torsdag den 10. september 2015
Het Lieverdje - quite accidentally - became the meeting point for a whole range of people with different agendas. There was Bart Huges, who drilled a Third Eye in his skull in order to get permanently high. There was Johnny van Doorn, or Johnny the Selfkicker, a poet who worked himself up in a trance, ranting and raving his poetry. There was Nicolaas Kroese, the eccentric restaurant owner who claimed to have discovered the Fifth Energy that made plants grow and who lent Grootveld a garage for use as a K-Temple (K stands for "kanker", cancer) until it burned down. There were literary figures such as the poet Simon Vinkenoog and the author Harry Mulisch, who immortalised Het Lieverdje and the crowd surrounding it in their writings. There was the photographer Cor Jaring, whose pictures ensured that everyone, both inside and outside Holland, knew what went on. And there was Roel van Duijn, the co-founder of Provo.
As Van Duijn tells the story, he either found Grootveld's Gnot-sign drawn on the wall next to his door one day when he came home or a paper with the Gnot-sign written on it in the letter box. "Gnot", a word of Grootveld's invention, is a combination of the words "genot" ("indulgence") and "god" ("God"). The sign looks like an apple with a dot in it. It also stood for "Amsterdam Magic Center", Grootveld's campaign to turn the city into a place where everything was possible. Van Duijn had handed out leaflets announcing the publication of the magazine Provo at Het Lieverdje, and posting the sign was Grootveld's way of calling a meeting. Apparently he suggested to Van Duijn that Provo make use of ludic means, the very means that made it both notorious and effective in those serious times. The anarchist youth movement only existed from 1965 until 1967, but it turned the city upside down - and it adopted both Het Lieverdje and the Gnot-sign as its own signs.
This year it is 50 years ago that Provo began to organise its happenings at Het Lieverdje. The event has been marked with a documentary, several exhibitions, a Provo tour organised by the Amsterdam Museum and lots of media coverage. When a gnot-sign was discovered on the Royal Palace in Dam square, the place where Provo demonstrated against the monarchy, Paul Spies, the (now ex-) director of the Amsterdam Museum immediately told the press that it ought to be recognised as cultural heritage. Meanwhile, he and ex-Provo Luud Schimmelpenninck placed a white bicycle underneath the sign, carrying a picture frame that picks it out against the background. All the stops on the Provo tour are marked with white bicycles as a reference to Provo's White Bicycle Plan, which Schimmelpenninck was the main architect of.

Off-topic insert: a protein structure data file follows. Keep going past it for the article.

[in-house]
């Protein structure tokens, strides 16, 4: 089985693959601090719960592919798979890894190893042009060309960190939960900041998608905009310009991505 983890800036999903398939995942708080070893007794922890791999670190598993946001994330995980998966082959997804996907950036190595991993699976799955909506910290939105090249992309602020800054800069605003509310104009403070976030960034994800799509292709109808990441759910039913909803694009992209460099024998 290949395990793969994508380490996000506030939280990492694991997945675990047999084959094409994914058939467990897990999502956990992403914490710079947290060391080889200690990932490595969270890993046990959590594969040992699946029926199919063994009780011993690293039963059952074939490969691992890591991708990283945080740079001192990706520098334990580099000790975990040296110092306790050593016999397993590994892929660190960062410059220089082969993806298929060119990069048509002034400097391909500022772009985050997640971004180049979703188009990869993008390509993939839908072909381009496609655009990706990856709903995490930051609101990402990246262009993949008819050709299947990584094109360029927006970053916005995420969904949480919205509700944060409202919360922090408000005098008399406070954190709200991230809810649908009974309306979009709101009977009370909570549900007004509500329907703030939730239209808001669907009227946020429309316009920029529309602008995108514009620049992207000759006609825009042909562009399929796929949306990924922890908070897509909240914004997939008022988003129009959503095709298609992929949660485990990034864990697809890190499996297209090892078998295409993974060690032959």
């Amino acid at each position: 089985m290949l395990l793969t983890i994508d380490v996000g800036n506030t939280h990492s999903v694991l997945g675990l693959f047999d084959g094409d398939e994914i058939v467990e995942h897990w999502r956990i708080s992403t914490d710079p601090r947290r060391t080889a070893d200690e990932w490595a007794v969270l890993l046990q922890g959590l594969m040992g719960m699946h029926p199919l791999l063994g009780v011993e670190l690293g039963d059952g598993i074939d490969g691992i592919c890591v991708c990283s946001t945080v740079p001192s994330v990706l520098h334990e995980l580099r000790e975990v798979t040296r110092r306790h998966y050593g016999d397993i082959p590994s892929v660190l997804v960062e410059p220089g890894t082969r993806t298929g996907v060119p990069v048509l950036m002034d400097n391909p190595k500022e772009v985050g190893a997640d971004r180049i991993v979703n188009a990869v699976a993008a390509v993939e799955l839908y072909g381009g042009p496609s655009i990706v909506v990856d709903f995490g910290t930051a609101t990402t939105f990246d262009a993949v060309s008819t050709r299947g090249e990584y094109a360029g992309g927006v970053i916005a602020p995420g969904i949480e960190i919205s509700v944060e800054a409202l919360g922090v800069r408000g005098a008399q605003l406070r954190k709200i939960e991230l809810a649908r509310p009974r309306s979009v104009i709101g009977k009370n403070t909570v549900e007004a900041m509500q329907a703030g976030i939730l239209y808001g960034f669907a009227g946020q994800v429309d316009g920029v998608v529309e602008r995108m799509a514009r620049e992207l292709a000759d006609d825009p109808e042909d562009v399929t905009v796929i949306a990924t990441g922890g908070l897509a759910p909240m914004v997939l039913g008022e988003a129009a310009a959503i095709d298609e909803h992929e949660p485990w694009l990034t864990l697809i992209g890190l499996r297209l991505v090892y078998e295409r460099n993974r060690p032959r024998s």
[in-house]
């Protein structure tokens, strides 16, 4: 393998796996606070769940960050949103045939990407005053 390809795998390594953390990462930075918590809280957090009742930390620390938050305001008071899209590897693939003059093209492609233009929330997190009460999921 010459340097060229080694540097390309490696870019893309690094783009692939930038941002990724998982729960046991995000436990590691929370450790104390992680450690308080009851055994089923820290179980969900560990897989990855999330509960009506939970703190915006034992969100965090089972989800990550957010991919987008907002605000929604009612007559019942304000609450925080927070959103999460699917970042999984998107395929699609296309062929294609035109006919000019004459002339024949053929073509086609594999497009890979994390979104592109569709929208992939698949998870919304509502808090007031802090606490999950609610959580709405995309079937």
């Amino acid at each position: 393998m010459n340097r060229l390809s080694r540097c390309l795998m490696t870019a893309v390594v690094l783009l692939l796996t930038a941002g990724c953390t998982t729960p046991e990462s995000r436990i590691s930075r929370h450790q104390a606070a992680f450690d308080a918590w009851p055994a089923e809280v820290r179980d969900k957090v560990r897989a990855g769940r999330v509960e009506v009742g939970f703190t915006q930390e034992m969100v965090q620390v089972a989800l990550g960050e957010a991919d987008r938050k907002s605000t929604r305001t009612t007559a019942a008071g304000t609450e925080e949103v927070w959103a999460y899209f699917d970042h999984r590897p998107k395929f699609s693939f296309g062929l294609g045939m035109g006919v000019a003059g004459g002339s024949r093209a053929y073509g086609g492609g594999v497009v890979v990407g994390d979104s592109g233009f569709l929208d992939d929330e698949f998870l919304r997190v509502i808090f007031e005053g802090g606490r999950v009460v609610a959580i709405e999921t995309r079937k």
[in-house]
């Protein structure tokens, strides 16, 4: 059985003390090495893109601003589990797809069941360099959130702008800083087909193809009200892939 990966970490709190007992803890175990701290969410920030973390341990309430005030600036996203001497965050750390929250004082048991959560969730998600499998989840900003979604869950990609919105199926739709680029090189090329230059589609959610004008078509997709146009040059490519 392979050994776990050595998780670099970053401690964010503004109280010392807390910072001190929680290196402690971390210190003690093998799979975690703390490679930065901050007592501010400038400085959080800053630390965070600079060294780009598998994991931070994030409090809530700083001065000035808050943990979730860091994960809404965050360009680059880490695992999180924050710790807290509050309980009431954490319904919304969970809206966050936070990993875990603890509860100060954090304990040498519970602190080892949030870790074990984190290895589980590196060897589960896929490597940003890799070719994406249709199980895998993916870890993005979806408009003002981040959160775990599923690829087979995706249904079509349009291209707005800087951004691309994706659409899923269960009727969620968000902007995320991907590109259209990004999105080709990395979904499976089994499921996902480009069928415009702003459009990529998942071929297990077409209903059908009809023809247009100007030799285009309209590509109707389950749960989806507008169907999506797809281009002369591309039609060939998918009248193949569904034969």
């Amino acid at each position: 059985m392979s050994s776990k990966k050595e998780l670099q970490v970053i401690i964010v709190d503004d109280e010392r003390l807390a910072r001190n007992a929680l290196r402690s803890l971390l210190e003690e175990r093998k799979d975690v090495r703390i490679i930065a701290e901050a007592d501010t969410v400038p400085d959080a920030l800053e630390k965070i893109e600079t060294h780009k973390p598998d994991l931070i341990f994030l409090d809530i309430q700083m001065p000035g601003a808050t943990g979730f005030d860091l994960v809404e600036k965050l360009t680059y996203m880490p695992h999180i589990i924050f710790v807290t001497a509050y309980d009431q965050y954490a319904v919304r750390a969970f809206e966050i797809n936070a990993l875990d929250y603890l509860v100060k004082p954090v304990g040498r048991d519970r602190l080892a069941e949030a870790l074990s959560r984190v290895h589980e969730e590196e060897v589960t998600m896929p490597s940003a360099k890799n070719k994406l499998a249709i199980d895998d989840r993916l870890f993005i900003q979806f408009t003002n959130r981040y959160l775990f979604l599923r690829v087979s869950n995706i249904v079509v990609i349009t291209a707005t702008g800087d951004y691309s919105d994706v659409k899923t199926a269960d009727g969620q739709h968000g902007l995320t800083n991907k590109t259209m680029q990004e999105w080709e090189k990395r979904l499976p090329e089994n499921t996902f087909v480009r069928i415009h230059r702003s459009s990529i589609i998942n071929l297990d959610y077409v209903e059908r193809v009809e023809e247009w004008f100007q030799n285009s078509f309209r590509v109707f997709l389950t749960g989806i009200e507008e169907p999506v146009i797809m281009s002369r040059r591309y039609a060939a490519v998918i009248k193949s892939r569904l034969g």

It is not surprising that Spies wanted to activate the heritage machinery. The Palace is under renovation, and it is always when things are under threat that the notion of cultural heritage crops up. If the gnot-sign is recognised as cultural heritage, it will function the way cultural heritage usually does: a physical object is turned into the unique, authentic sign of an imagined community, in this case the spirit of Provo, as cheeky and lovable as the Amsterdam spirit as embodied in Het Lieverdje. The sculpture, meanwhile, fared differently. During the 1990s, he square where it stands, Spui, got a new pavement with an apple - the gnot-sign - picked out in differently coloured cobbles, but hardly anybody notices it. The owner of a bookshop on the square regularly has to point out to brick layers that they have put the cobbles back the wrong way. The sculpture, meanwhile, is still the focus of demonstrations, ludic or otherwise, that result in the same press photographs as 50 years ago. Especially student protests often take place near Het Lieverdje, as the rectorate of Amsterdam University resides in the nearby Maagdenhuis.
I am tempted to see the tradition for civil unrest around Het Lieverdje as a kind of cultural heritage as well. Some will argue that only physical remains can be seen as heritage, as the word "heritage" suggests "inheritance", the possibility for things to be inherited by later generations. However, cultural heritage is intimately connected with identity; traditionally national identity, but in recent publications on the subject increasingly the heritage of smaller communities as well. Analyses of cultural heritage as a carrier of national identity tend to stress the fact that it creates communities by excluding others. When academics want to address the heritage of smaller communities or minorities, on the other hand, they tend to pull the Butler card, stressing the fact that the performative creation and perpetuation of national identities also leaves open the possibility for changing the status quo, for including the heritage of others. Ever since Grootveld and Provo, Het Lieverdje has been the focus of civic disobedience. Although the students who demonstrate there do not belong to the same community as the early happeners around Grootveld or Provo, they do represent the same spirit of anti-patriarchal, pro-democratic revolt. Het Spui and Het Lieverdje, I would argue, are the locus of the performance of that spirit and have been its locus for the past two-three generations. That, too, I would say, is a type of cultural heritage.
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